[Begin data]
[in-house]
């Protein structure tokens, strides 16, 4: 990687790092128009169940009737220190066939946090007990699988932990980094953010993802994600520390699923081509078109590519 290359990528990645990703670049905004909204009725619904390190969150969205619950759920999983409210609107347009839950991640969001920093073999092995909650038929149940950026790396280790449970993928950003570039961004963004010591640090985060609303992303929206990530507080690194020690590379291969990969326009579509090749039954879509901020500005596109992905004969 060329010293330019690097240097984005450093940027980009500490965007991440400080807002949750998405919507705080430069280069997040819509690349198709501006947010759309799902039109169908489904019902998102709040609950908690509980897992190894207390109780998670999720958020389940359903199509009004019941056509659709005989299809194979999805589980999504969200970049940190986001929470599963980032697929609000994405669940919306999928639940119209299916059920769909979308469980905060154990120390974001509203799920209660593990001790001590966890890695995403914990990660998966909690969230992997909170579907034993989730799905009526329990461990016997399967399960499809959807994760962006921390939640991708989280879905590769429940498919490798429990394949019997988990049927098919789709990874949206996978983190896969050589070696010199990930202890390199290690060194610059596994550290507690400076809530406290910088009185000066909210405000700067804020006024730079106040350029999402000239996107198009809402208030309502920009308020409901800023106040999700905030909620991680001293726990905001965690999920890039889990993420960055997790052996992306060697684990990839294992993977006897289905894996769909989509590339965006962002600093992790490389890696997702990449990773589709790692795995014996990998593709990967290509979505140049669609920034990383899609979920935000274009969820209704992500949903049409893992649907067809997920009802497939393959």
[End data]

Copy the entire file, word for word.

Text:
[in-house]
């Protein structure tokens, strides 16, 4: 990687790092128009169940009737220190066939946090007990699988932990980094953010993802994600520390699923081509078109590519 290359990528990645990703670049905004909204009725619904390190969150969205619950759920999983409210609107347009839950991640969001920093073999092995909650038929149940950026790396280790449970993928950003570039961004963004010591640090985060609303992303929206990530507080690194020690590379291969990969326009579509090749039954879509901020500005596109992905004969 060329010293330019690097240097984005450093940027980009500490965007991440400080807002949750998405919507705080430069280069997040819509690349198709501006947010759309799902039109169908489904019902998102709040609950908690509980897992190894207390109780998670999720958020389940359903199509009004019941056509659709005989299809194979999805589980999504969200970049940190986001929470599963980032697929609000994405669940919306999928639940119209299916059920769909979308469980905060154990120390974001509203799920209660593990001790001590966890890695995403914990990660998966909690969230992997909170579907034993989730799905009526329990461990016997399967399960499809959807994760962006921390939640991708989280879905590769429940498919490798429990394949019997988990049927098919789709990874949206996978983190896969050589070696010199990930202890390199290690060194610059596994550290507690400076809530406290910088009185000066909210405000700067804020006024730079106040350029999402000239996107198009809402208030309502920009308020409901800023106040999700905030909620991680001293726990905001965690999920890039889990993420960055997790052996992306060697684990990839294992993977006897289905894996769909989509590339965006962002600093992790490389890696997702990449990773589709790692795995014996990998593709990967290509979505140049669609920034990383899609979920935000274009969820209704992500949903049409893992649907067809997920009802497939393959």